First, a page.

Steve Johnson has always been dedicated to promoting health and wellness in all aspects of life. Studying in the medical field has shown him how important it is for reputable health-related facts, figures, tips, and other guidance to be readily available to the public. He created PublicHealthLibrary.org with a fellow student to act as a resource for people’s overall health inquiries and as an accurate and extensive source of health information. When he isn’t hard at work in his studies, Steve enjoys playing tennis and listening to his vintage record collection.
Risk factors for suicide are characteristics that make it more likely that a person will consider, attempt, or die by suicide. Note that these are not warning signs or predictions, but factors that have been shown by research to contribute to suicide attempts. Risk factors for suicide vary by age, gender, and ethnic group.
Other risk factors for suicide include:
* One or more prior suicide attempts
* Family history of mental disorder or substance abuse
* Family history of suicide
* Family violence
* Physical or sexual abuse
* Keeping firearms in the home
* Chronic physical illness, including chronic pain
* Exposure to the suicidal behavior of others, including online and in media
* Lack of social support and a sense of isolation
* A stigma associated with asking for help
* Lack of health care, especially mental health and substance abuse treatment
The risk of suicide is greater if a behavior is new or has increased and if it seems related to a painful event, loss, or change, such as:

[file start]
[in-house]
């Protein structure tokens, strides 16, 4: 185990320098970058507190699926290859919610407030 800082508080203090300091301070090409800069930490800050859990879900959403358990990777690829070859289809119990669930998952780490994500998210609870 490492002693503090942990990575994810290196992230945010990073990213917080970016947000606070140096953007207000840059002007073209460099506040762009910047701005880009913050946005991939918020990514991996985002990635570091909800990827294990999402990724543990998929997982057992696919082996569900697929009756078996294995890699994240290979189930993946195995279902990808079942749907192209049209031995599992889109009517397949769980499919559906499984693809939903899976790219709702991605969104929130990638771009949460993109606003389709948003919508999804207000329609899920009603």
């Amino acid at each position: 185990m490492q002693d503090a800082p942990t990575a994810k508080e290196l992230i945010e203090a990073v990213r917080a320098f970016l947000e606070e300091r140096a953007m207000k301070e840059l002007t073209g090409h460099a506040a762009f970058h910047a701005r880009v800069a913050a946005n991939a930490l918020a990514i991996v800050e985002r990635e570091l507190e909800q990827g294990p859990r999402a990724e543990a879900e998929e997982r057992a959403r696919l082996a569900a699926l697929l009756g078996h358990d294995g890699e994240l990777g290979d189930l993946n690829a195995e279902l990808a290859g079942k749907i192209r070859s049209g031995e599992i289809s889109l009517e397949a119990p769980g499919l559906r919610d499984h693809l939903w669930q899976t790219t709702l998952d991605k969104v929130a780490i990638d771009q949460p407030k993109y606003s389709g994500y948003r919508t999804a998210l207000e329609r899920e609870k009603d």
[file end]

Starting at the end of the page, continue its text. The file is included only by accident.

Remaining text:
* Being fired or being expelled from school
* A recent unwanted move
* Loss of a major relationship
* Death of a spouse, child, or best friend, especially if by suicide
* Diagnosis of a serious or terminal illness
* Sudden unexpected loss of freedom/fear of punishment
* Anticipated loss of financial security
* Loss of a cherished therapist, counselor or teacher
* Fear of becoming a burden to others
It is estimated that up to 75% of suicide victims display some warning signs or symptoms. Warning signs that someone may be thinking about or planning to commit suicide include:
Learn how to act in a bold, positive manner to prevent suicide. Who needs to know QPR? Everyone!
For a QPR trainer in Columbia County, please contact us. For a QPR trainer in other areas of Wisconsin, contact Prevent Suicide Wisconsin (see "Find a QPR trainer" on menu on right side of home page).
The book Suicide: the Forever Decision: for Those Thinking about Suicide and for those Who Know, Love and Counsel Them by Paul Quinnett, Ph.D. is now available as a free download thanks to the QPR Institute.
Prevent Suicide Columbia County meets the third Thursday of each month from 1:00 to 3:00 pm at the Columbia County Law Enforcement Center in the community room on the first floor at 711 E. Cook Street in Portage, Wisconsin, 53901.
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ASK A QUESTION, SAVE A LIFE.
QPR stands for Question, Persuade and Refer - three steps anyone can use to prevent a suicide. Local organizations like Columbia County Health and Human Services and CESA 5 offer QPR training by volunteers who have taken the QPR Instructor Certification Program, which was created and developed by Paul Quinnett, Ph.D. In Columbia County, there are eight QPR instructors affiliated with Prevent Suicide Columbia County who have trained over 700 people since December of 2012. Want to teach QPR? Contact us-- scholarships are available!